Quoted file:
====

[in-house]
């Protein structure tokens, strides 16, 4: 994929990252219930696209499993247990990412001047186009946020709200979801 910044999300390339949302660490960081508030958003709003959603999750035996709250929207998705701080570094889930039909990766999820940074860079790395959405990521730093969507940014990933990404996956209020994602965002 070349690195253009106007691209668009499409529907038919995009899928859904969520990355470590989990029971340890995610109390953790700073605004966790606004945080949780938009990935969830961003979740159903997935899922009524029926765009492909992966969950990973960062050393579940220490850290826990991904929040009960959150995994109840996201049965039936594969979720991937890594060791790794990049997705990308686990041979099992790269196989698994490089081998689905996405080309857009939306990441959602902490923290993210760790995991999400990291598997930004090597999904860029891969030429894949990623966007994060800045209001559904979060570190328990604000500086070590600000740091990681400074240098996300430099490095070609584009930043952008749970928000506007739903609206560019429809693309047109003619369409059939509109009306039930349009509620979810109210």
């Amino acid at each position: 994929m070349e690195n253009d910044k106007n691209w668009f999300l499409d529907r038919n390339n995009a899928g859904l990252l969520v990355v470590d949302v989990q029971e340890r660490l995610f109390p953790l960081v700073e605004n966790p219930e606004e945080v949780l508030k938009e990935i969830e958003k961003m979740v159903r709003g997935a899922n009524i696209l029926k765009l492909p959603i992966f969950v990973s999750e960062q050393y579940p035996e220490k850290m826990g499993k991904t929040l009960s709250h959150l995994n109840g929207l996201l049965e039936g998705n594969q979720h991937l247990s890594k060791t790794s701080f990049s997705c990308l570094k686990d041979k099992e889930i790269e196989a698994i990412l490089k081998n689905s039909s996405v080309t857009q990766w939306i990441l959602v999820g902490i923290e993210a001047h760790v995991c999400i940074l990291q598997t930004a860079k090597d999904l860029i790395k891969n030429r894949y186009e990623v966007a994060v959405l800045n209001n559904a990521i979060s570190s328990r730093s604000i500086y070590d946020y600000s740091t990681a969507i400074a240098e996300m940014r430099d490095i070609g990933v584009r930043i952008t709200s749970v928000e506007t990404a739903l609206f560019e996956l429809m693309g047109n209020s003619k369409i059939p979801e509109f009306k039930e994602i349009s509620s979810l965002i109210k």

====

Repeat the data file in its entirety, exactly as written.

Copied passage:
[in-house]
């Protein structure tokens, strides 16, 4: 994929990252219930696209499993247990990412001047186009946020709200979801 910044999300390339949302660490960081508030958003709003959603999750035996709250929207998705701080570094889930039909990766999820940074860079790395959405990521730093969507940014990933990404996956209020994602965002 070349690195253009106007691209668009499409529907038919995009899928859904969520990355470590989990029971340890995610109390953790700073605004966790606004945080949780938009990935969830961003979740159903997935899922009524029926765009492909992966969950990973960062050393579940220490850290826990991904929040009960959150995994109840996201049965039936594969979720991937890594060791790794990049997705990308686990041979099992790269196989698994490089081998689905996405080309857009939306990441959602902490923290993210760790995991999400990291598997930004090597999904860029891969030429894949990623966007994060800045209001559904979060570190328990604000500086070590600000740091990681400074240098996300430099490095070609584009930043952008749970928000506007739903609206560019429809693309047109003619369409059939509109009306039930349009509620979810109210």
């Amino acid at each position: 994929m070349e690195n253009d910044k106007n691209w668009f999300l499409d529907r038919n390339n995009a899928g859904l990252l969520v990355v470590d949302v989990q029971e340890r660490l995610f109390p953790l960081v700073e605004n966790p219930e606004e945080v949780l508030k938009e990935i969830e958003k961003m979740v159903r709003g997935a899922n009524i696209l029926k765009l492909p959603i992966f969950v990973s999750e960062q050393y579940p035996e220490k850290m826990g499993k991904t929040l009960s709250h959150l995994n109840g929207l996201l049965e039936g998705n594969q979720h991937l247990s890594k060791t790794s701080f990049s997705c990308l570094k686990d041979k099992e889930i790269e196989a698994i990412l490089k081998n689905s039909s996405v080309t857009q990766w939306i990441l959602v999820g902490i923290e993210a001047h760790v995991c999400i940074l990291q598997t930004a860079k090597d999904l860029i790395k891969n030429r894949y186009e990623v966007a994060v959405l800045n209001n559904a990521i979060s570190s328990r730093s604000i500086y070590d946020y600000s740091t990681a969507i400074a240098e996300m940014r430099d490095i070609g990933v584009r930043i952008t709200s749970v928000e506007t990404a739903l609206f560019e996956l429809m693309g047109n209020s003619k369409i059939p979801e509109f009306k039930e994602i349009s509620s979810l965002i109210k």